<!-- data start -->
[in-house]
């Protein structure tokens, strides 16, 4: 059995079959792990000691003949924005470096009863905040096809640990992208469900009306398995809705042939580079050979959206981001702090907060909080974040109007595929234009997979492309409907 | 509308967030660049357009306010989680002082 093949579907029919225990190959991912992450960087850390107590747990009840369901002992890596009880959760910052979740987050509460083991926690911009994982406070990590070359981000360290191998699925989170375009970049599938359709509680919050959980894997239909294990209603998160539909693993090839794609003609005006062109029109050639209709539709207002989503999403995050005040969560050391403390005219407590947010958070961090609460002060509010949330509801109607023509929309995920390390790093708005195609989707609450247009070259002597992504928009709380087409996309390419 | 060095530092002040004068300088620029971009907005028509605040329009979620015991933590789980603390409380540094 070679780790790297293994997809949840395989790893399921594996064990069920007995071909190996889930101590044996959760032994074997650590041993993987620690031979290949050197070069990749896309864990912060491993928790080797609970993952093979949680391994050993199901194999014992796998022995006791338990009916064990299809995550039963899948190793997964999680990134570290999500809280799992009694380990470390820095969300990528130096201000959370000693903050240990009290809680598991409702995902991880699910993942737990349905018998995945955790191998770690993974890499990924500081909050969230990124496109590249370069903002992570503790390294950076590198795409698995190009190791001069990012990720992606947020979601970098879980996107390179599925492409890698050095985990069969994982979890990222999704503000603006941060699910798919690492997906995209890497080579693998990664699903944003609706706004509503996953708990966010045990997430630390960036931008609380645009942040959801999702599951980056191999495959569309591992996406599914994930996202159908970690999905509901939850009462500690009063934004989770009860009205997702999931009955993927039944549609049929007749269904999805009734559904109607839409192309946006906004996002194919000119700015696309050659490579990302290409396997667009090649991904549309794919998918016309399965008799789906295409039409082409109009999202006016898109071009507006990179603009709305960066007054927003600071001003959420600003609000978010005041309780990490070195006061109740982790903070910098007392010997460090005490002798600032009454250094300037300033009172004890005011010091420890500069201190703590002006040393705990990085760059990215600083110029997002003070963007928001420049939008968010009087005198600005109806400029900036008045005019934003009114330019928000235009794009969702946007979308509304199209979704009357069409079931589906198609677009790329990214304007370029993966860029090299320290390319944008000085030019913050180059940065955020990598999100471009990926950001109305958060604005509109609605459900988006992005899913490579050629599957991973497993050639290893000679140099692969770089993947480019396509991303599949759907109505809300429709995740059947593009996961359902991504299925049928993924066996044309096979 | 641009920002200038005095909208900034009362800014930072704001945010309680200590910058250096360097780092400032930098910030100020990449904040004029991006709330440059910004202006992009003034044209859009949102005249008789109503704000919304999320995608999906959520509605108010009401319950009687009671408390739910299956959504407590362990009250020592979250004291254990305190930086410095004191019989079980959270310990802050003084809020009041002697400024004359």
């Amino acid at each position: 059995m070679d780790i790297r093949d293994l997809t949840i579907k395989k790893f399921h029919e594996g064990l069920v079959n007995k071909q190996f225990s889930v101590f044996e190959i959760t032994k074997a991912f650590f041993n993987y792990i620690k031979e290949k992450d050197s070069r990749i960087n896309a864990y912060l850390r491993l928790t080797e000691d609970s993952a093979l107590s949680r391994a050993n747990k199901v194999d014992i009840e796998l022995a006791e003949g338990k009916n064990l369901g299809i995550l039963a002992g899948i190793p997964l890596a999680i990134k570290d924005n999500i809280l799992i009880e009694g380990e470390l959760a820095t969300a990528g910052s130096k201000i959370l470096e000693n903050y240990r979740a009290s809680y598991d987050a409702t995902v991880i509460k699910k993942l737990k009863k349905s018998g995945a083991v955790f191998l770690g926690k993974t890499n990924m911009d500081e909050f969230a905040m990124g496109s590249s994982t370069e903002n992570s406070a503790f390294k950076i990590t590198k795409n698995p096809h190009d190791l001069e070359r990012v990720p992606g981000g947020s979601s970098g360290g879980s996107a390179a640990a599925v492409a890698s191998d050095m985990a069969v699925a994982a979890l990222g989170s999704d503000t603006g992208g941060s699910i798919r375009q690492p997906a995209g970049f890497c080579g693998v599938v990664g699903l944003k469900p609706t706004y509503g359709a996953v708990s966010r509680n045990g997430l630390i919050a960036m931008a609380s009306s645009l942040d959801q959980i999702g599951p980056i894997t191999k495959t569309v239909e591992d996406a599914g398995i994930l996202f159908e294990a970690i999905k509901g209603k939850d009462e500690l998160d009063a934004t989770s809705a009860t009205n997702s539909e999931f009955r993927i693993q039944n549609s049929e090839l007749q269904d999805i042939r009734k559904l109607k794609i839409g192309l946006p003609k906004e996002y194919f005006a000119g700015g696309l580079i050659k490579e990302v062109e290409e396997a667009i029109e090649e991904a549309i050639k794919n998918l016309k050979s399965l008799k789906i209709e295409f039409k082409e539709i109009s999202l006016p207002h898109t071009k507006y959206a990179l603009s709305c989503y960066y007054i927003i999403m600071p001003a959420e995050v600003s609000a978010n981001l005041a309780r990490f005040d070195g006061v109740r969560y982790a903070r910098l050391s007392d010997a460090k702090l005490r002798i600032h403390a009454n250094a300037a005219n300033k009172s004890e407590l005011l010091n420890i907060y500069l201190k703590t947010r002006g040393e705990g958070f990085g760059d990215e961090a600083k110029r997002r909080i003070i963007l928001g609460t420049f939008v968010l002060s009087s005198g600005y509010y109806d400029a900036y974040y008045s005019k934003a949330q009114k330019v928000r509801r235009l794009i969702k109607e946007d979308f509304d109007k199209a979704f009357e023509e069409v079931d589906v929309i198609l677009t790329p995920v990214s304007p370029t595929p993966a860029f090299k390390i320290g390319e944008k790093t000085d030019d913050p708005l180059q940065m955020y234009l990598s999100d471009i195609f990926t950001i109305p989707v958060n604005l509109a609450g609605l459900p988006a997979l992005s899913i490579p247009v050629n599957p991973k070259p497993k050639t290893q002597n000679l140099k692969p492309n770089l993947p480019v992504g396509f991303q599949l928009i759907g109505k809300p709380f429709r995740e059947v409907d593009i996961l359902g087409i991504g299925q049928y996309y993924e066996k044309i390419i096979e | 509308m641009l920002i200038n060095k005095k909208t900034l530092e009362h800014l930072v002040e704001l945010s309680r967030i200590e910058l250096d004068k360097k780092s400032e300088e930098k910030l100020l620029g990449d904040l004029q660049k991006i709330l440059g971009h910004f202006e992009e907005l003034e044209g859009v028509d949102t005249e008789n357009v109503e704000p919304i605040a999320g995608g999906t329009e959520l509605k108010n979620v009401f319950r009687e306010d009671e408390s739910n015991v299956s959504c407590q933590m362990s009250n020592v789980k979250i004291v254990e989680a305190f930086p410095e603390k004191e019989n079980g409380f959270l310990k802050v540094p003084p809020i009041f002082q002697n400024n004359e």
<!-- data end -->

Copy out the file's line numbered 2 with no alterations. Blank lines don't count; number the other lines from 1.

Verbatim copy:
């Protein structure tokens, strides 16, 4: 059995079959792990000691003949924005470096009863905040096809640990992208469900009306398995809705042939580079050979959206981001702090907060909080974040109007595929234009997979492309409907 | 509308967030660049357009306010989680002082 093949579907029919225990190959991912992450960087850390107590747990009840369901002992890596009880959760910052979740987050509460083991926690911009994982406070990590070359981000360290191998699925989170375009970049599938359709509680919050959980894997239909294990209603998160539909693993090839794609003609005006062109029109050639209709539709207002989503999403995050005040969560050391403390005219407590947010958070961090609460002060509010949330509801109607023509929309995920390390790093708005195609989707609450247009070259002597992504928009709380087409996309390419 | 060095530092002040004068300088620029971009907005028509605040329009979620015991933590789980603390409380540094 070679780790790297293994997809949840395989790893399921594996064990069920007995071909190996889930101590044996959760032994074997650590041993993987620690031979290949050197070069990749896309864990912060491993928790080797609970993952093979949680391994050993199901194999014992796998022995006791338990009916064990299809995550039963899948190793997964999680990134570290999500809280799992009694380990470390820095969300990528130096201000959370000693903050240990009290809680598991409702995902991880699910993942737990349905018998995945955790191998770690993974890499990924500081909050969230990124496109590249370069903002992570503790390294950076590198795409698995190009190791001069990012990720992606947020979601970098879980996107390179599925492409890698050095985990069969994982979890990222999704503000603006941060699910798919690492997906995209890497080579693998990664699903944003609706706004509503996953708990966010045990997430630390960036931008609380645009942040959801999702599951980056191999495959569309591992996406599914994930996202159908970690999905509901939850009462500690009063934004989770009860009205997702999931009955993927039944549609049929007749269904999805009734559904109607839409192309946006906004996002194919000119700015696309050659490579990302290409396997667009090649991904549309794919998918016309399965008799789906295409039409082409109009999202006016898109071009507006990179603009709305960066007054927003600071001003959420600003609000978010005041309780990490070195006061109740982790903070910098007392010997460090005490002798600032009454250094300037300033009172004890005011010091420890500069201190703590002006040393705990990085760059990215600083110029997002003070963007928001420049939008968010009087005198600005109806400029900036008045005019934003009114330019928000235009794009969702946007979308509304199209979704009357069409079931589906198609677009790329990214304007370029993966860029090299320290390319944008000085030019913050180059940065955020990598999100471009990926950001109305958060604005509109609605459900988006992005899913490579050629599957991973497993050639290893000679140099692969770089993947480019396509991303599949759907109505809300429709995740059947593009996961359902991504299925049928993924066996044309096979 | 641009920002200038005095909208900034009362800014930072704001945010309680200590910058250096360097780092400032930098910030100020990449904040004029991006709330440059910004202006992009003034044209859009949102005249008789109503704000919304999320995608999906959520509605108010009401319950009687009671408390739910299956959504407590362990009250020592979250004291254990305190930086410095004191019989079980959270310990802050003084809020009041002697400024004359």